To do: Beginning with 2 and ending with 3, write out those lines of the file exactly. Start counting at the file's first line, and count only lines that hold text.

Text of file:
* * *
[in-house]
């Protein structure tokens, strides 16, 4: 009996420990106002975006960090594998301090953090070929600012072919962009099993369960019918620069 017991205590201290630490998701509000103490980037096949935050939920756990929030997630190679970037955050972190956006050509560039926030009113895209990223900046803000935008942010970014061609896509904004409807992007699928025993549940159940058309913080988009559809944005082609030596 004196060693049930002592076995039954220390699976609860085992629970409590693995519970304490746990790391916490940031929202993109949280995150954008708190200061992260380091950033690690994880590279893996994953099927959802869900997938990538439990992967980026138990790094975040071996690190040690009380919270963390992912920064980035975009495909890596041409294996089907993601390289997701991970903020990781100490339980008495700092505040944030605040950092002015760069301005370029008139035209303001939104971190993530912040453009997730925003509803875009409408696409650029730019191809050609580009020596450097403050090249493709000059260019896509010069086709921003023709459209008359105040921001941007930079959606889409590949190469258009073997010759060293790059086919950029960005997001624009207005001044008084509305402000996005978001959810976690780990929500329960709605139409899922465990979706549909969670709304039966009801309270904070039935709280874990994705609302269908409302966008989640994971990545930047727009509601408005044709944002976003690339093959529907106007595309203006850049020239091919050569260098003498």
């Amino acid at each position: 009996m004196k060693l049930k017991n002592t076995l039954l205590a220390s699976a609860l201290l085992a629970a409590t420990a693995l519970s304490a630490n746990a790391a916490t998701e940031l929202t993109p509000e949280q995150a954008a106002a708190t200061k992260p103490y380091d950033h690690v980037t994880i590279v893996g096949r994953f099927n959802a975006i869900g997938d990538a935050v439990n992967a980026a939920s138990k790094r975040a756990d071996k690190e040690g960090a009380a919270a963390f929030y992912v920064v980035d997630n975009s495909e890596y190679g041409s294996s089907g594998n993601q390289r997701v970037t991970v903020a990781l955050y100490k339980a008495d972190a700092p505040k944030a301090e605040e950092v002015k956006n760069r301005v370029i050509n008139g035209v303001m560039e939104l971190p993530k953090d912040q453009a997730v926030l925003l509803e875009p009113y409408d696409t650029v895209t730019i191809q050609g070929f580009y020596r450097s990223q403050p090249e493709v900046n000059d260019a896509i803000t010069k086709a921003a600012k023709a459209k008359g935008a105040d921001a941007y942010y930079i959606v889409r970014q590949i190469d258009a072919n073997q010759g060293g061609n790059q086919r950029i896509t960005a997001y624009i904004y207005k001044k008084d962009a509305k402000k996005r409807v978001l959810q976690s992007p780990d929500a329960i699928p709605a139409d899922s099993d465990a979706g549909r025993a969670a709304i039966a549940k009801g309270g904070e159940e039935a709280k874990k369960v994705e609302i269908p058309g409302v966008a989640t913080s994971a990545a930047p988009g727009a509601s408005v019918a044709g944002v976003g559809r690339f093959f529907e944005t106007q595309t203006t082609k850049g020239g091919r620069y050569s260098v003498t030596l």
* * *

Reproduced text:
């Protein structure tokens, strides 16, 4: 009996420990106002975006960090594998301090953090070929600012072919962009099993369960019918620069 017991205590201290630490998701509000103490980037096949935050939920756990929030997630190679970037955050972190956006050509560039926030009113895209990223900046803000935008942010970014061609896509904004409807992007699928025993549940159940058309913080988009559809944005082609030596 004196060693049930002592076995039954220390699976609860085992629970409590693995519970304490746990790391916490940031929202993109949280995150954008708190200061992260380091950033690690994880590279893996994953099927959802869900997938990538439990992967980026138990790094975040071996690190040690009380919270963390992912920064980035975009495909890596041409294996089907993601390289997701991970903020990781100490339980008495700092505040944030605040950092002015760069301005370029008139035209303001939104971190993530912040453009997730925003509803875009409408696409650029730019191809050609580009020596450097403050090249493709000059260019896509010069086709921003023709459209008359105040921001941007930079959606889409590949190469258009073997010759060293790059086919950029960005997001624009207005001044008084509305402000996005978001959810976690780990929500329960709605139409899922465990979706549909969670709304039966009801309270904070039935709280874990994705609302269908409302966008989640994971990545930047727009509601408005044709944002976003690339093959529907106007595309203006850049020239091919050569260098003498």
């Amino acid at each position: 009996m004196k060693l049930k017991n002592t076995l039954l205590a220390s699976a609860l201290l085992a629970a409590t420990a693995l519970s304490a630490n746990a790391a916490t998701e940031l929202t993109p509000e949280q995150a954008a106002a708190t200061k992260p103490y380091d950033h690690v980037t994880i590279v893996g096949r994953f099927n959802a975006i869900g997938d990538a935050v439990n992967a980026a939920s138990k790094r975040a756990d071996k690190e040690g960090a009380a919270a963390f929030y992912v920064v980035d997630n975009s495909e890596y190679g041409s294996s089907g594998n993601q390289r997701v970037t991970v903020a990781l955050y100490k339980a008495d972190a700092p505040k944030a301090e605040e950092v002015k956006n760069r301005v370029i050509n008139g035209v303001m560039e939104l971190p993530k953090d912040q453009a997730v926030l925003l509803e875009p009113y409408d696409t650029v895209t730019i191809q050609g070929f580009y020596r450097s990223q403050p090249e493709v900046n000059d260019a896509i803000t010069k086709a921003a600012k023709a459209k008359g935008a105040d921001a941007y942010y930079i959606v889409r970014q590949i190469d258009a072919n073997q010759g060293g061609n790059q086919r950029i896509t960005a997001y624009i904004y207005k001044k008084d962009a509305k402000k996005r409807v978001l959810q976690s992007p780990d929500a329960i699928p709605a139409d899922s099993d465990a979706g549909r025993a969670a709304i039966a549940k009801g309270g904070e159940e039935a709280k874990k369960v994705e609302i269908p058309g409302v966008a989640t913080s994971a990545a930047p988009g727009a509601s408005v019918a044709g944002v976003g559809r690339f093959f529907e944005t106007q595309t203006t082609k850049g020239g091919r620069y050569s260098v003498t030596l």